Like Denis Shapovalov, Félix had been eligible to participate for the past few seasons. Still, only Denis actually competed, and that was back in 2017 when he was invited for the very first time. With a win and two losses, he was ousted in the semis. He skipped the next two editions.
Auger-Aliassime qualified in 2019 but had to bow out due to an ankle injury.
This year, the Quebecer was seeded second behind Jannick Sinner, who won’t be there either—to the huge disappointment of Italian fans, especially with tournament being held in his home country.
Sinner won’t be very far, though. About 145 kilometers down the road from Milan is Turin, which will be hosting the Nitto ATP Finals. Seeded ninth in the event, Sinner is the first alternate.
Still, locals will get to see their countryman Lorenzo Musetti, who’s in Group B with Sebastian Korda of the US, Sebastian Baez of Argentina and Hugo Gaston of France. Carlos Alcaraz of Spain, Brandon Nakashima of the US, Juan Manuel Cerundolo of Argentina and Holger Vitus Nodskov Rune of Norway make up Group A.
Time for a pop quiz! Anyone remember who won the last three editions?
2017: Hyeon Chung (KOR) d. Andrey Rublev (RUS), 3-4, 4-3, 4-2, 4-2
2018: Stefanos Tsitsipas (GRE) d. Alex De Minaur (AUS), 2-4, 4-1, 4-3, 4-3
2019: Jannik Sinner (ITA) d. Alex De Minaur (AUS), 4-2, 4-1, 4-2
There 2020 tournament was cancelled.
Djokovic: eyes on the (year-end) prize
Novak Djokovic may not have achieved all he intended to in 2021, but he still hit an impressive milestone that probably won’t be bettered any time soon.
There was a lot of talk about the Calendar Slam—and let’s not even mention the Golden one—and the fact that he wasn’t able to secure that extra major to edge out Roger and Rafa, who each hold 20. Regardless, he is the year-end No.1 for the seventh time in his career, and that’s really something.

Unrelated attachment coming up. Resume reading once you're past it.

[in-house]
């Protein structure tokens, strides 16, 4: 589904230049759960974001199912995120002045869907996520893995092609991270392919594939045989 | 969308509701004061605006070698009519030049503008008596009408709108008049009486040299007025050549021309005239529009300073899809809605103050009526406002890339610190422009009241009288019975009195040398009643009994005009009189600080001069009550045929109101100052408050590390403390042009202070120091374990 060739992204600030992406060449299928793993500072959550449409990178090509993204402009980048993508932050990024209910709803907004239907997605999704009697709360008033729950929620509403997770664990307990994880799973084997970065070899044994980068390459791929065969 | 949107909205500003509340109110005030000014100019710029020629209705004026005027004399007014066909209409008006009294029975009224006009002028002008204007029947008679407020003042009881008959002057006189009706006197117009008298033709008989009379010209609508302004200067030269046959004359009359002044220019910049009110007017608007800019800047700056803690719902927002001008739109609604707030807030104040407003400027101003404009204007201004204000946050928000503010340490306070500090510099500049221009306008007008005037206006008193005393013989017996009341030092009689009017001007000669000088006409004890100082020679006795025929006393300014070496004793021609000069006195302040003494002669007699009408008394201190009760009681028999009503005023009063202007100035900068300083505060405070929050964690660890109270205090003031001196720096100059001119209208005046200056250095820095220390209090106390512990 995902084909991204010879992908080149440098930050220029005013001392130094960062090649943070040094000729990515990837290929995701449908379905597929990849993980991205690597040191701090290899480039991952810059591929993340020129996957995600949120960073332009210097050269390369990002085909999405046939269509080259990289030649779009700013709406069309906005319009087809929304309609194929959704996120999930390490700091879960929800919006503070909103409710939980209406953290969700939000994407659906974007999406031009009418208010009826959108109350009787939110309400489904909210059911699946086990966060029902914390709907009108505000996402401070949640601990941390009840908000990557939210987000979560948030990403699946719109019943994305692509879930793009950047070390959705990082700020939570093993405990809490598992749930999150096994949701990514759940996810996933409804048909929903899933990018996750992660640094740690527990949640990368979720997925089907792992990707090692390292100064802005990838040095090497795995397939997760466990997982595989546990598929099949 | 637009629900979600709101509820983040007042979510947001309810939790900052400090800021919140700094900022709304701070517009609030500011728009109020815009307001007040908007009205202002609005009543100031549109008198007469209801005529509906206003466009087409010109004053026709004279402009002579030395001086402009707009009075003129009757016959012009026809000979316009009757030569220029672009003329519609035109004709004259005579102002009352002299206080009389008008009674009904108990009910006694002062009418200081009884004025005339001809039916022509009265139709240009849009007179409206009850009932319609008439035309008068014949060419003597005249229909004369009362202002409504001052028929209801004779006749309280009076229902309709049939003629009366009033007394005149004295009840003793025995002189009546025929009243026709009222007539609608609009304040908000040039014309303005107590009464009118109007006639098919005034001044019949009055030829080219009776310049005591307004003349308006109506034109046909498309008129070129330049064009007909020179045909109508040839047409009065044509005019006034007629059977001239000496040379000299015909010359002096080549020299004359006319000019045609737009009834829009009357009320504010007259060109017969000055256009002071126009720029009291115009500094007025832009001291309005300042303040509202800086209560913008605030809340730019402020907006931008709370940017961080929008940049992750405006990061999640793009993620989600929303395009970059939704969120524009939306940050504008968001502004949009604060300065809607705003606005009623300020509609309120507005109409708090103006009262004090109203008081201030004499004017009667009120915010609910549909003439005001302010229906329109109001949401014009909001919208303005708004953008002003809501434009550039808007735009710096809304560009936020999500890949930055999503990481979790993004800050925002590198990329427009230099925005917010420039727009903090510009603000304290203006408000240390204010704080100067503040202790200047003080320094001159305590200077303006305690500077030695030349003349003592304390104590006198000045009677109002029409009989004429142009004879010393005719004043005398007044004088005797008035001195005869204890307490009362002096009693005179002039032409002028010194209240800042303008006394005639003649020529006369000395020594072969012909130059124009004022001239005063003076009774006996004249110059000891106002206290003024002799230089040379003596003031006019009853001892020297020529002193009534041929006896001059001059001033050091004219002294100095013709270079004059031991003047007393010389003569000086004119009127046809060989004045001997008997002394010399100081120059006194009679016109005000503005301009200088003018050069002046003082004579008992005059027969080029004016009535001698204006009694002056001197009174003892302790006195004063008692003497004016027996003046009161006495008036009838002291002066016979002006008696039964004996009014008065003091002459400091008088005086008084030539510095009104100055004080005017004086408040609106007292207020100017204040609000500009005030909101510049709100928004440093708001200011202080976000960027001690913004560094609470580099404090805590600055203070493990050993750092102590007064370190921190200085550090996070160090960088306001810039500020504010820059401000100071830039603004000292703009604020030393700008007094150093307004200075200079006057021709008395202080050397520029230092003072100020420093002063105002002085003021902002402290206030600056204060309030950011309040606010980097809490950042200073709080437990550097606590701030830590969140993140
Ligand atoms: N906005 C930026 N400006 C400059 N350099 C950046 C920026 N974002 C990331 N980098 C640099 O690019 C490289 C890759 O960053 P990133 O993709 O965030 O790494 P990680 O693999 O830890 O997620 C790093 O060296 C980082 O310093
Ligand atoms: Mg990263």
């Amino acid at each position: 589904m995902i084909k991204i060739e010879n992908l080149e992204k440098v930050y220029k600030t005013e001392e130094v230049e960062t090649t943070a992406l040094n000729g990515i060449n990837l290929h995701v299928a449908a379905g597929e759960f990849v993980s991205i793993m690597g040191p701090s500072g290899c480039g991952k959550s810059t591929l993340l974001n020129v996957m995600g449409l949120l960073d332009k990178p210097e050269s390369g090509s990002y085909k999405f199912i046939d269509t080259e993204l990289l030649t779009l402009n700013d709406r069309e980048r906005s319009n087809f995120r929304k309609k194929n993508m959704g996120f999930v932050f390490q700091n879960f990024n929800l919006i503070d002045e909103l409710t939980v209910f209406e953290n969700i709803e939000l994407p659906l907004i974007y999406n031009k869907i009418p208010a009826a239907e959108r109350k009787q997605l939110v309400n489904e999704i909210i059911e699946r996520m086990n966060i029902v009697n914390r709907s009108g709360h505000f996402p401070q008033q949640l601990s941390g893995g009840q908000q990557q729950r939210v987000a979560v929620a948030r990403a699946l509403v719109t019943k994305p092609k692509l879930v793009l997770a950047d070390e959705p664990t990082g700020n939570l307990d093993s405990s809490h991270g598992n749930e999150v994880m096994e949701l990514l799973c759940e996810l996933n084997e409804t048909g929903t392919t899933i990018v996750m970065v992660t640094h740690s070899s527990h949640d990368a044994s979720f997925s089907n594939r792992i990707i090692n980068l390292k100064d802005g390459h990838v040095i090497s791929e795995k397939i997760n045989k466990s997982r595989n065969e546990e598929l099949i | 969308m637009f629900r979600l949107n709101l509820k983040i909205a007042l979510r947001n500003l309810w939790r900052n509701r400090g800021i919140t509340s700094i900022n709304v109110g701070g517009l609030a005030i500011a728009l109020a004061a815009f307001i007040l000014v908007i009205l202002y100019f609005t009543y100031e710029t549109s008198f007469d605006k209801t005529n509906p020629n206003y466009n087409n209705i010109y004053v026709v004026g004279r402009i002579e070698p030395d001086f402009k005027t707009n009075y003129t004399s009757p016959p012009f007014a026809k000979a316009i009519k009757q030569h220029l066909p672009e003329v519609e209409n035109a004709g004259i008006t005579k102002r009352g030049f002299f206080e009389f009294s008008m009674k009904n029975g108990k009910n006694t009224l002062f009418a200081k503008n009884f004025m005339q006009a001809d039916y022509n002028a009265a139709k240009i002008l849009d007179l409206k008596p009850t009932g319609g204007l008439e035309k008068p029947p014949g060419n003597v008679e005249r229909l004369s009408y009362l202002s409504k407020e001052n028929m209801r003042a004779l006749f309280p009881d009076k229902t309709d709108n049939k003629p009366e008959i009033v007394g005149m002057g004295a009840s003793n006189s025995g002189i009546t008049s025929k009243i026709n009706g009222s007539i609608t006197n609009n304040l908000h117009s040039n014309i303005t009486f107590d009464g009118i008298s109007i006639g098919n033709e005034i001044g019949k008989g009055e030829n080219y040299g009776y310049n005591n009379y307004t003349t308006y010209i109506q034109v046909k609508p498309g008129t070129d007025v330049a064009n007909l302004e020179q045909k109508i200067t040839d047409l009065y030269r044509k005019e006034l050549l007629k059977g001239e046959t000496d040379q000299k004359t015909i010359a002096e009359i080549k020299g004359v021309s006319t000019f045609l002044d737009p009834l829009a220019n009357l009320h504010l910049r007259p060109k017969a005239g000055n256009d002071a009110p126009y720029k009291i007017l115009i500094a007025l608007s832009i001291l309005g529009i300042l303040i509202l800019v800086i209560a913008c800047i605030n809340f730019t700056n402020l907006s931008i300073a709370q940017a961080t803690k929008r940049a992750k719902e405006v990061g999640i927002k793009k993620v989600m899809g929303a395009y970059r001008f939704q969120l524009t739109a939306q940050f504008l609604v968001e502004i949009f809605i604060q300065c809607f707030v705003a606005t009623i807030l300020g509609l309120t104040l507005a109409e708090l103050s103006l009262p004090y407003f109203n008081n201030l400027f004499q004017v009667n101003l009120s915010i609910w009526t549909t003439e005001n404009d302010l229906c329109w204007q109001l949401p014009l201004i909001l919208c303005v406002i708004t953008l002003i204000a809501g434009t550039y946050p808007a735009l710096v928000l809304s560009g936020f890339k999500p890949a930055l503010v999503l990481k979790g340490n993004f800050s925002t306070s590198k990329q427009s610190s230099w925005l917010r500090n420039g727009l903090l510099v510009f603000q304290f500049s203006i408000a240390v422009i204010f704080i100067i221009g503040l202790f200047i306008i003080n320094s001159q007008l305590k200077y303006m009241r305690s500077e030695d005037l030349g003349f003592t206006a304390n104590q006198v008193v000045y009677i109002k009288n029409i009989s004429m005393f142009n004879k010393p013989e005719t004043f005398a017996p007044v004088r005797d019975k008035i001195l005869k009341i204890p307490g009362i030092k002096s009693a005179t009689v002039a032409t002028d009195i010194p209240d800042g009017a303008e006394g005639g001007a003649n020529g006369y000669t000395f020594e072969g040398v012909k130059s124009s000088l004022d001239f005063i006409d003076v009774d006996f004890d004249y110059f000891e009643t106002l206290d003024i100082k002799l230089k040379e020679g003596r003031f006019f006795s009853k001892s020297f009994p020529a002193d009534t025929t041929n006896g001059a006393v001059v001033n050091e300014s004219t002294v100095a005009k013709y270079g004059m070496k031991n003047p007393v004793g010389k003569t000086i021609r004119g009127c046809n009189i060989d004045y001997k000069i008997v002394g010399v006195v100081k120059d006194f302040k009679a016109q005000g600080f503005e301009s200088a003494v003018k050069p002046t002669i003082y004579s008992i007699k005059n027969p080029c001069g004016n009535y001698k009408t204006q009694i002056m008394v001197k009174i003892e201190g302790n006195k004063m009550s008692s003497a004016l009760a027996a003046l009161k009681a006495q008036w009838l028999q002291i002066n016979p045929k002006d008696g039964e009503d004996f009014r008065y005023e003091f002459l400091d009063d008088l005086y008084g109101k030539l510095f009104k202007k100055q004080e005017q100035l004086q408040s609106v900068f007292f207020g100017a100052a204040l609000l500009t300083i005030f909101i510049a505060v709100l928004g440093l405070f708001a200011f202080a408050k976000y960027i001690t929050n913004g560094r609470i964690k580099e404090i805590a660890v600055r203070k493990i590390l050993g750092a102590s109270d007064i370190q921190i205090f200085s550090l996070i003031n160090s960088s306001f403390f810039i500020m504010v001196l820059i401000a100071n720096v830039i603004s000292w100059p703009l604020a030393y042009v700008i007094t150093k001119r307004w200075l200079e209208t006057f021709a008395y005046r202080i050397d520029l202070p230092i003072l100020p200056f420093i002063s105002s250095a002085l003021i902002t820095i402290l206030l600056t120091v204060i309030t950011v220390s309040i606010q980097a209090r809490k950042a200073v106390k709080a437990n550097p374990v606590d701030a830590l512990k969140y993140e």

He was previously tied at six with Pete Sampras (2000) after he’d moved ahead of Connors, Nadal and Federer, who each held the throne five times.
Djokovic got as far as 122 consecutive weeks at No.1 between July 2014 and November 2016 and his running tab right now is 64 weeks, but the record still belongs to the Maestro (237).
And as far as the total number of weeks at No.1, Djokovic has reigned longer than Fed, his nearest challenger, with 346 weeks versus 310.
In Paris, Nole competed in the 54th final of a Masters 1000 event of his career—that’s two more than previous record holder Rafa Nadal. With the win, Djokovic collected his 37th Masters 1000 winner’s trophy, another record, and moved ahead of the Spaniard, with whom he was tied.
Now, all eyes will be on the Nitto ATP Finals in Turin, which Novak will be fighting to win for the sixth time. His last (and fourth consecutive) year-end triumph was in 2017.
If he goes all the way, he’ll be tied with Federer.
And one more thing: this year marks Djokovic’s 14th ATP Finals. That’s three fewer than Federer (yep, him again).
Still acing it at 97
Last August, I typed up a profile of 91-year-old tennis player Émilien Vallée.
His inspiring story prompted a lot of reaction and even garnered some TV coverage on Radio-Canada.
Of course, Mr. Vallée isn’t the only person to play into their nineties.
Just a few weeks ago, Rafael Nadal opened the doors to his tennis academy to 97-year-old Leonid Stanislavskyi, who dreamed of visiting the facilities and happens to hold the Guinness World Record as the oldest tennis player registered with the ITF! He was even able to convince Rafa to hit a few balls. The King of Clay paid tribute to Leonid in Instagram post.
It’s virtually impossible to find Stanislavskyi a worthy opponent in his age group, but that doesn’t stop him from competing in European and international tournaments. He’s posted wins against younger players, even if he doesn’t get around as quickly as he’d like.
For more on this remarkable Ukrainian ace, check out this profile by the Guardian.